- 1. Plaza de Mayo
- 2. Fine Arts Museum
- 3. Plaza Dorrego
- 4. MALBA Museum
- 5. Calle Florida
- 6. Avenida 9 de Julio
- 7. Recoleta Cemetery
- 8. Colon Theater
- 9. Puerto Madero
- 10. San Telmo Market
The city’s main square is the starting point of a walk through the center of the city, home to grand classic cafés and landmark buildings like the presidential palace, theaters and museums.
Locate it on the map: Plaza de Mayo
Buenos Aires’ greatest museum dates back to 1895 and holds a collection of European masters like Rembrandt, Rubens and Van Gogh. Over the decades it added works from national artists and currently has the best collection of 20th-century Argentine painters.
Official Website: www.bellasartes.gob.ar
You obviously can’t leave Buenos Aires without seeing some tango dancing. Where you’re most likely to come across a performance or two is in this square in the heart of the city’s oldest neighborhood. In addition to that outdoor tango dancing, visitors enjoy browsing at the antique shops and sitting at the cafés that surround the square.
Locate it on the map: Plaza Dorrego
Housing the most important contemporary Latin American art collection in the world, this is where you can see works by Frida Kahlo, Diego Rivera, and Antonio Berni, among many others. It was inaugurated in 2001 and includes a cinema for the screening of art-house films.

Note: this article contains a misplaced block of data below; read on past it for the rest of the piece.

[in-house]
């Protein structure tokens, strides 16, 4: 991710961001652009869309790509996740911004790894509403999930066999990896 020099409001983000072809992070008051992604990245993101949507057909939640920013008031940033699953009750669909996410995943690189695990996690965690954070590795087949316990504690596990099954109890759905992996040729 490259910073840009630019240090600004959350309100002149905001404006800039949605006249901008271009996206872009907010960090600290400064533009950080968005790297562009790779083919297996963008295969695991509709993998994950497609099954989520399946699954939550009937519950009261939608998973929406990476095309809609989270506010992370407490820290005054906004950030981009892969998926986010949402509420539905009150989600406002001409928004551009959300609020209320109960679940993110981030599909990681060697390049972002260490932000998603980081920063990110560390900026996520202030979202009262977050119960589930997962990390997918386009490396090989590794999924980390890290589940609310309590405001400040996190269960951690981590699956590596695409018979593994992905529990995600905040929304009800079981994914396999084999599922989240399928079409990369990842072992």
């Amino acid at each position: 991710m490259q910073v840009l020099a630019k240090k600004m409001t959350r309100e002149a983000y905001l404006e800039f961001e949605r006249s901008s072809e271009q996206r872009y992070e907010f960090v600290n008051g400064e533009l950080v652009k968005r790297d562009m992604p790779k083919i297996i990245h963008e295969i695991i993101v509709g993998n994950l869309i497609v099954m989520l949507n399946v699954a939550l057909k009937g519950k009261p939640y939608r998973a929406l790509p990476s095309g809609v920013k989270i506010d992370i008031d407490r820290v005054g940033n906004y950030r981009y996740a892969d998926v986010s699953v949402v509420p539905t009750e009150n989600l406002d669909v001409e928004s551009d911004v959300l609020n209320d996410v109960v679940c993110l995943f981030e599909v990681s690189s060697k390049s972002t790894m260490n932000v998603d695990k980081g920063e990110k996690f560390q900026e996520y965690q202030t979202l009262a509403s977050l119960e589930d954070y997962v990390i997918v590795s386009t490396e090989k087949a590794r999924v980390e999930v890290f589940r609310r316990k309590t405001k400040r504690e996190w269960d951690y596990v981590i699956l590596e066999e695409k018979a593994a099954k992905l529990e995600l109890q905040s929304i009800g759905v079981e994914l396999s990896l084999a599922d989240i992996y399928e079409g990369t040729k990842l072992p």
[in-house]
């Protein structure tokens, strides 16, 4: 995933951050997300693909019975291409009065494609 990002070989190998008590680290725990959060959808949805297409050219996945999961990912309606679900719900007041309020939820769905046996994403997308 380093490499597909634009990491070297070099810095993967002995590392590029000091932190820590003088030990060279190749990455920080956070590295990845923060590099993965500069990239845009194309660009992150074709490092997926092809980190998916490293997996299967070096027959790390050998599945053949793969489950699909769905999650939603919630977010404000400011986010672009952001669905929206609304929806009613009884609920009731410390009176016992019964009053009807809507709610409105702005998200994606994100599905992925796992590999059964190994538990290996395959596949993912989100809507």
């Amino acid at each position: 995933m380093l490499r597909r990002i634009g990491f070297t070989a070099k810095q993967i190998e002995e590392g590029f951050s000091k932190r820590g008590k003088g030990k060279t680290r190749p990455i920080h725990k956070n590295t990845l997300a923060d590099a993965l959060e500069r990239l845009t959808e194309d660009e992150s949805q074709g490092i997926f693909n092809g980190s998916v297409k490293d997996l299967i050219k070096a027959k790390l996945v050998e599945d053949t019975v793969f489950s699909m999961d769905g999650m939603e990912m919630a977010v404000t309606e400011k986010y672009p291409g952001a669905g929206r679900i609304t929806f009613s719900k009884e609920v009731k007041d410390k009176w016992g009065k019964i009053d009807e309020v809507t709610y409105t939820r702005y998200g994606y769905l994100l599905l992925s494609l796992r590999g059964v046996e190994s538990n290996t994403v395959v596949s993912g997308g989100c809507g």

Tickets: MALBA Tickets
Official Website: www.malba.org.ar
Buenos Aires’ main shopping destination mixes grand European-style architecture and modern buildings. It’s a pedestrian street with a variety of retail stores, cafés, and shopping arcades, and where tourists stop to see living statues and street performances, that often include tango.
Locate it on the map: Calle Florida
Many of Argentina’s most historic events have taken place on this avenue which is marked by a tall obelisk. It is the world’s widest avenue, honoring the country’s Independence Day, and one of the great boulevards of the world.
Locate it on the map: Avenida 9 de Julio
One of the world’s most beautiful cemeteries, it is a tourist attraction and a pilgrimage site for the tomb of Evita Peron. Created in 1822, it’s like a small monumental city, divided by squares and avenues lined with marble mausoleums in different architectural styles.
Locate it on the map: Recoleta Cemetery
Completed in 1908, Buenos Aires’ opera house is considered one of the world’s best. You may choose to catch a show, but you may also see the beautiful interior on a guided tour.
Tickets: Colon Theater
Official Website: www.teatrocolon.org.ar
A trendy neighborhood since the 1990s, this port area shows off the contemporary side of Buenos Aires, with high-rises, hip hotels, and bars that made it the destination for a night out in the city. It is also the site of Santiago Calatrava’s iconic Woman’s Bridge.
Locate it on the map: Puerto Madero
Located in the city’s oldest neighborhood, this indoor market from 1897 is filled with stalls of fresh fruit, spices and even antiques. The building itself is a national historic monument, so even if you don’t buy anything it is worth a stop -- and you can end your visit enjoying what is considered some of the best coffee in town.
Locate it on the map: San Telmo